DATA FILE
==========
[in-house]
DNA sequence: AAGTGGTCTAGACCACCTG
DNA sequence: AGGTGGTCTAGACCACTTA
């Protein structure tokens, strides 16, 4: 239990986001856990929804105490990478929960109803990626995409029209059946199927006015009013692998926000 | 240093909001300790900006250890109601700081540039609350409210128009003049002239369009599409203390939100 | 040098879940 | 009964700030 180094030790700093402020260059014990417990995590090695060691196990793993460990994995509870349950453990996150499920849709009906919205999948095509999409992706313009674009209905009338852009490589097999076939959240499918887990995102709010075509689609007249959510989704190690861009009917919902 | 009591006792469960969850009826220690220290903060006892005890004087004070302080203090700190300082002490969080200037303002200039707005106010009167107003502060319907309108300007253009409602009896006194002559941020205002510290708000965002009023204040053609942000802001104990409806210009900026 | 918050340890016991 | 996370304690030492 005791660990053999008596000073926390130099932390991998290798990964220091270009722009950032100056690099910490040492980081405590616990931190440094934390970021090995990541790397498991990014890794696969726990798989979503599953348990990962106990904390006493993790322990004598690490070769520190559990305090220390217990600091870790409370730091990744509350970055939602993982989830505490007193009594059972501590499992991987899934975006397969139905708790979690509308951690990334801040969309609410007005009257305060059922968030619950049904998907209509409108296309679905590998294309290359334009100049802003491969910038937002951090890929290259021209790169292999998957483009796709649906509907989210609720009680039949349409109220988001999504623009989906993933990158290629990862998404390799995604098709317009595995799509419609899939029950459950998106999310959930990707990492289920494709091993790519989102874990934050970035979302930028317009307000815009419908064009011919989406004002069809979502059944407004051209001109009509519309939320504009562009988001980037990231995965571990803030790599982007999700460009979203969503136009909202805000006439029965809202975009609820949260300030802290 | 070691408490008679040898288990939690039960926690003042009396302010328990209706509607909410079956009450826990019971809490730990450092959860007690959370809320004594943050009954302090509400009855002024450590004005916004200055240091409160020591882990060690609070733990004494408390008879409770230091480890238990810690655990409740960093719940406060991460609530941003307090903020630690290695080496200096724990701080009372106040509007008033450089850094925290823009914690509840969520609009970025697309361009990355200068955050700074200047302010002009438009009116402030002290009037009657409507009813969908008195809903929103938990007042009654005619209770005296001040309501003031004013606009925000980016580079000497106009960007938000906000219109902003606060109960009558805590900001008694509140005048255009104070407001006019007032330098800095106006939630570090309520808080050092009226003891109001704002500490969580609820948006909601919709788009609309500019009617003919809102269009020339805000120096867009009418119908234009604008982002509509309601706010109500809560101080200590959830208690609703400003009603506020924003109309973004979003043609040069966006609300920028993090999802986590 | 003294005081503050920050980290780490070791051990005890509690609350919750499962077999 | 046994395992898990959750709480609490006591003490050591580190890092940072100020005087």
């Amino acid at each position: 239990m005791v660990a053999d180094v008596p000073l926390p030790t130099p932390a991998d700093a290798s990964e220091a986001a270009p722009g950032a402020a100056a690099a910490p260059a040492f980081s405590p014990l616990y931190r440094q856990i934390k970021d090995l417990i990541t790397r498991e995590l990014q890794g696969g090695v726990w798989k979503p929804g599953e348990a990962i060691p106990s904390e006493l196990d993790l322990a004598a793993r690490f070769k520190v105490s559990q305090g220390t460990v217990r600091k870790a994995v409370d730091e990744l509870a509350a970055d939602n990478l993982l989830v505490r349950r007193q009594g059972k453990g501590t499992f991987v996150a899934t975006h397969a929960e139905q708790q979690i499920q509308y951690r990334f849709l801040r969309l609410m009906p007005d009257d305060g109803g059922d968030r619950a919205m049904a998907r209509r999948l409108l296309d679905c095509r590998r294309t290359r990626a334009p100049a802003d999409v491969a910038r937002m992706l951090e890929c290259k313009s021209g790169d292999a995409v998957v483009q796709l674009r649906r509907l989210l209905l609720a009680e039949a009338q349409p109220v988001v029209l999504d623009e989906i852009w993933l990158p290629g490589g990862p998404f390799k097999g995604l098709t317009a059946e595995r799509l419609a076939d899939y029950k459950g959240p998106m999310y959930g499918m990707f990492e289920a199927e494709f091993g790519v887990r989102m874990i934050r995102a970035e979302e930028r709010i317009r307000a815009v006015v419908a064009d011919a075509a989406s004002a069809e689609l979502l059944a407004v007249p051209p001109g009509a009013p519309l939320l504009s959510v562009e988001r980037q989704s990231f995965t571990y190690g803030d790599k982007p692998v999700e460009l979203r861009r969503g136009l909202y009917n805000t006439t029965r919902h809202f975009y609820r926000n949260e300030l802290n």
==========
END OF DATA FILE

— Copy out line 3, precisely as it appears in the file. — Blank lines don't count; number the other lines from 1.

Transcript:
DNA sequence: AGGTGGTCTAGACCACTTA